Chapter 14: Learning from an Inner Resistance to Learning: an excerpt from Enlightened Living by Martin Faulks.
I would like to share some interesting observations, which I hope once contemplated will lead to some meaningful insights. These are behaviours I have seen in myself and others, which I think are fascinating and reveal more about the inner workings of the mind and about goal confusion, among many other things.
Picture this, a martial arts class where people have travelled from all over the world to attend. They have invested a lot of time, money and effort to train with an instructor who they know can teach them what they wish to learn. They know he has great experience with guiding people and he has superior knowledge on how to achieve the goals they are seeking from him, yet I have observed a strange phenomenon.
People were told to practice a technique in a certain way for so many repetitions. Yet, when the instructor stopped looking, they stopped practicing. Between pairs engaging in this strange behaviour I could see there was a sense of achievement, as if there was a one upmanship
over the instructor by not doing what he had asked them to do. To me this was absolutely fascinating, as the truth of the situation was that they were paying for a lesson they were deliberately avoiding. Surely they could have sent the money and stayed at home? Thus avoiding the lesson entirely, since that seemed to be their wish. It left me with some questions:
Why would someone make such an effort to go to a class if not to embrace the actual tuition? And why does it feel like an achievement if they cheat the system and get less from the class?
So it was that I contemplated what I had observed and realised that, to a greater or lesser degree, this resistance to learning happens in many different ways.
I have seen people who want to learn from a particular spiritual tradition and have gone to great efforts to find the right path and teacher. Again, spending a great amount of time and effort searching out for a person they are confident knows how to guide them to achieve their path.
They have gone through various trials set by their teacher to prove they are serious, paid to be a student and studied the source material. Yet, when it comes to the syllabus and the teacher asks them to follow a training regime, the student gets upset and complains, saying, ‘Why are you trying to control me?’ So they have gone to all this effort to gain an expert guide through the mountains and then they do not want to be told which route to walk.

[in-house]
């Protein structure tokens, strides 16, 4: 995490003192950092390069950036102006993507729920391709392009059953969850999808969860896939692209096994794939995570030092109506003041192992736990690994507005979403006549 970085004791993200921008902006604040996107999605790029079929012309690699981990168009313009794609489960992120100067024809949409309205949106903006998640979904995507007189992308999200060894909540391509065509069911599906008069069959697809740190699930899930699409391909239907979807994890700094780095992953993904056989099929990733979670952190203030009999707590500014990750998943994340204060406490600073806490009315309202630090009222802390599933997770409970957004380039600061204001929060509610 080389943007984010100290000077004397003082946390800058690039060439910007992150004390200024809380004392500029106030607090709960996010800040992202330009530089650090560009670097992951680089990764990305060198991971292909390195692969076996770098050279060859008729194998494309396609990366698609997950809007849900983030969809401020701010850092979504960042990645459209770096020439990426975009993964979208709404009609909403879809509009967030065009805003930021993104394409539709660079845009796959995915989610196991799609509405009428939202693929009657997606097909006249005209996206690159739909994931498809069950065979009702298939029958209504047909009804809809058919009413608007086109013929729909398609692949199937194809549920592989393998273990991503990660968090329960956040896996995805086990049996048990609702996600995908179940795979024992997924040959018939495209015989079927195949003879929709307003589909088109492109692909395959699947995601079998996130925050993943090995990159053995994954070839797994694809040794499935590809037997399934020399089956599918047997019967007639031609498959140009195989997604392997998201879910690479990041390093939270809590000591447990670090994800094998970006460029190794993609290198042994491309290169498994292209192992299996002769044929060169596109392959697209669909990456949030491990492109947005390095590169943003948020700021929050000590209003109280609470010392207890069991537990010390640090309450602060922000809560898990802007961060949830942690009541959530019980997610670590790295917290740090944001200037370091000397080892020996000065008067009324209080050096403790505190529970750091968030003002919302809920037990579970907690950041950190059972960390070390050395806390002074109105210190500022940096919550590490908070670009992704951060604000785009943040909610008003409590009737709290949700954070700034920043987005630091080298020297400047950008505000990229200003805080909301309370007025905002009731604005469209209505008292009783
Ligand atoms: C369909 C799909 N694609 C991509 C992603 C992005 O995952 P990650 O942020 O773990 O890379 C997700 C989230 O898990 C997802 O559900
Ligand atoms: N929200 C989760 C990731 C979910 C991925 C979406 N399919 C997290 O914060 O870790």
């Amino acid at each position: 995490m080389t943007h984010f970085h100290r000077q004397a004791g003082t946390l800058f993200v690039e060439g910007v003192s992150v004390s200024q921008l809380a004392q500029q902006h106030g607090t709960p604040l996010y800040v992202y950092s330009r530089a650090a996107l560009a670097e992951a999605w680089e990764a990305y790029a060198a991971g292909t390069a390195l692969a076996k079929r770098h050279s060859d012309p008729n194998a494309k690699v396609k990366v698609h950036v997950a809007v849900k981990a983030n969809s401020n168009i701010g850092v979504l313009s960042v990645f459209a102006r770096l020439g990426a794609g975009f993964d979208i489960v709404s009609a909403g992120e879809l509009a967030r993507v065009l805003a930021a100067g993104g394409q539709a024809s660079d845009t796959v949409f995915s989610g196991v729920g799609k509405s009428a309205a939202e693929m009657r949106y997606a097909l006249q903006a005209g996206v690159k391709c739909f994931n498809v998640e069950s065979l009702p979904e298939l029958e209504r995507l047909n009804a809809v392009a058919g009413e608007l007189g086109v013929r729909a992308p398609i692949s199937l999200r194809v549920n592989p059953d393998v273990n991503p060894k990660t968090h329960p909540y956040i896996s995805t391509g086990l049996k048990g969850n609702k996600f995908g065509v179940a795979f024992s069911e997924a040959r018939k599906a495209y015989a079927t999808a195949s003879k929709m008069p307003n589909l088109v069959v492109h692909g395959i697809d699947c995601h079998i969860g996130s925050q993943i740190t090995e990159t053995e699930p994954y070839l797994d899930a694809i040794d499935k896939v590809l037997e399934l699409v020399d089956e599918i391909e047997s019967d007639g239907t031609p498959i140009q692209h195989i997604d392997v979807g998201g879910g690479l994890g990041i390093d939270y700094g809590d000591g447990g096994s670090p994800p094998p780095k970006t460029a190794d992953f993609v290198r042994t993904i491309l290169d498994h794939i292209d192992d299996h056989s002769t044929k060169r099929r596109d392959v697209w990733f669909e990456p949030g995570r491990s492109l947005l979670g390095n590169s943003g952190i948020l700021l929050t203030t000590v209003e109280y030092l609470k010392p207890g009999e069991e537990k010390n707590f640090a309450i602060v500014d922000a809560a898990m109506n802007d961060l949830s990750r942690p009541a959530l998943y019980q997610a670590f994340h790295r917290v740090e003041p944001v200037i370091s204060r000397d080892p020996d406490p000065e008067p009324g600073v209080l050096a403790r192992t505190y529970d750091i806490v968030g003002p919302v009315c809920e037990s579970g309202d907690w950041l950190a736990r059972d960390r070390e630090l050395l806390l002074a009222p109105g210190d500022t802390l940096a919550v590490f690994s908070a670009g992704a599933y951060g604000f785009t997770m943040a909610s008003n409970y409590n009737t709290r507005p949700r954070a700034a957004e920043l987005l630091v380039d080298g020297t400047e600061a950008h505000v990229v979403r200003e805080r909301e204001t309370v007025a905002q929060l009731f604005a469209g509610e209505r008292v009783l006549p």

Sometimes you see this manifest in a slightly different way. Someone goes to a teacher, but the student puts up a barrier to learning by trying to control the situation. This is normally to do with their self esteem, especially if they are new to a group and trying to establish dominance. I have seen a whole class disrupted by a student showing different martial arts they used to do. Rather than learn, their agenda is to show how much they know.
This resistance can also appear when the real goal has nothing to do with learning. So the person attending a class may really be wanting a community or friends. It is easy to spot a person like this in the group, since they want to be a part of it but will seem disinterested in learning. They like to be there and around the people, but they pay little attention to any teaching, or the purpose of the group. Instead they are easily distracted and their engagement with the group centres around social interaction. For most people this aspect is present, but the importance differs.
Once we have contemplated this on the lower levels, we can look at this same resistance to learning on the larger scale. Here nature is the teacher, and life is the syllabus. As we grow, both on the mundane and awareness levels, we learn more about how the world works. However, we can see the same patterns if we observe ourselves and others around us. An attempt to control the world rather than be controlled, when we know the rules are not subjective. Or instead of engaging with the difficulties of life and learning to overcome them, attempting to avoid and prove competence in other areas. Or misidentifying the goal, so instead of learning to survive together, we attempt to dominate.
To find our more about Martin Faulks and his work please visit his author page.
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